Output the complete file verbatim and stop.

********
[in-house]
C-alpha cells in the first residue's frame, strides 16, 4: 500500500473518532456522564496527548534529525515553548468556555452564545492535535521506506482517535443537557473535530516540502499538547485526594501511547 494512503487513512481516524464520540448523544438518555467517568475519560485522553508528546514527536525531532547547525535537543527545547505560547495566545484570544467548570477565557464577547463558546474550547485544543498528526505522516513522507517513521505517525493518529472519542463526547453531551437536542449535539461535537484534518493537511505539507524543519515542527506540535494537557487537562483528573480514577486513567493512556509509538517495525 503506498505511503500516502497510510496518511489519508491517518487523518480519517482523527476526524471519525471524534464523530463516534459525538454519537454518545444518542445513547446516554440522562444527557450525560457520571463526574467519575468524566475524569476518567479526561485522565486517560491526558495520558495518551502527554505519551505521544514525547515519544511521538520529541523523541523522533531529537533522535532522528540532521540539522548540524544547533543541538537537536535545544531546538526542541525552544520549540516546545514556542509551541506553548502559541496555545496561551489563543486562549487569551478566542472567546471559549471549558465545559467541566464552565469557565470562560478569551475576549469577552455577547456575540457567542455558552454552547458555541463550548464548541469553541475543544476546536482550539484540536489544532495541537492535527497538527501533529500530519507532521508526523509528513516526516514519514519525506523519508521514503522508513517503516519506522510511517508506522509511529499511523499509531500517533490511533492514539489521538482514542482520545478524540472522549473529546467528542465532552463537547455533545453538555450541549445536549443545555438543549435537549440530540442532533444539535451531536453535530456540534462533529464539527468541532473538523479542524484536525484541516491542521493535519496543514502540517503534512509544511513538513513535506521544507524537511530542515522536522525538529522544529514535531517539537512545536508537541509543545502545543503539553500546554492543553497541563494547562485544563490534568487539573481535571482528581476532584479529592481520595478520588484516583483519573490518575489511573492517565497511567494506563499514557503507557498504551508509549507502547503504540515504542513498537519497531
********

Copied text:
[in-house]
C-alpha cells in the first residue's frame, strides 16, 4: 500500500473518532456522564496527548534529525515553548468556555452564545492535535521506506482517535443537557473535530516540502499538547485526594501511547 494512503487513512481516524464520540448523544438518555467517568475519560485522553508528546514527536525531532547547525535537543527545547505560547495566545484570544467548570477565557464577547463558546474550547485544543498528526505522516513522507517513521505517525493518529472519542463526547453531551437536542449535539461535537484534518493537511505539507524543519515542527506540535494537557487537562483528573480514577486513567493512556509509538517495525 503506498505511503500516502497510510496518511489519508491517518487523518480519517482523527476526524471519525471524534464523530463516534459525538454519537454518545444518542445513547446516554440522562444527557450525560457520571463526574467519575468524566475524569476518567479526561485522565486517560491526558495520558495518551502527554505519551505521544514525547515519544511521538520529541523523541523522533531529537533522535532522528540532521540539522548540524544547533543541538537537536535545544531546538526542541525552544520549540516546545514556542509551541506553548502559541496555545496561551489563543486562549487569551478566542472567546471559549471549558465545559467541566464552565469557565470562560478569551475576549469577552455577547456575540457567542455558552454552547458555541463550548464548541469553541475543544476546536482550539484540536489544532495541537492535527497538527501533529500530519507532521508526523509528513516526516514519514519525506523519508521514503522508513517503516519506522510511517508506522509511529499511523499509531500517533490511533492514539489521538482514542482520545478524540472522549473529546467528542465532552463537547455533545453538555450541549445536549443545555438543549435537549440530540442532533444539535451531536453535530456540534462533529464539527468541532473538523479542524484536525484541516491542521493535519496543514502540517503534512509544511513538513513535506521544507524537511530542515522536522525538529522544529514535531517539537512545536508537541509543545502545543503539553500546554492543553497541563494547562485544563490534568487539573481535571482528581476532584479529592481520595478520588484516583483519573490518575489511573492517565497511567494506563499514557503507557498504551508509549507502547503504540515504542513498537519497531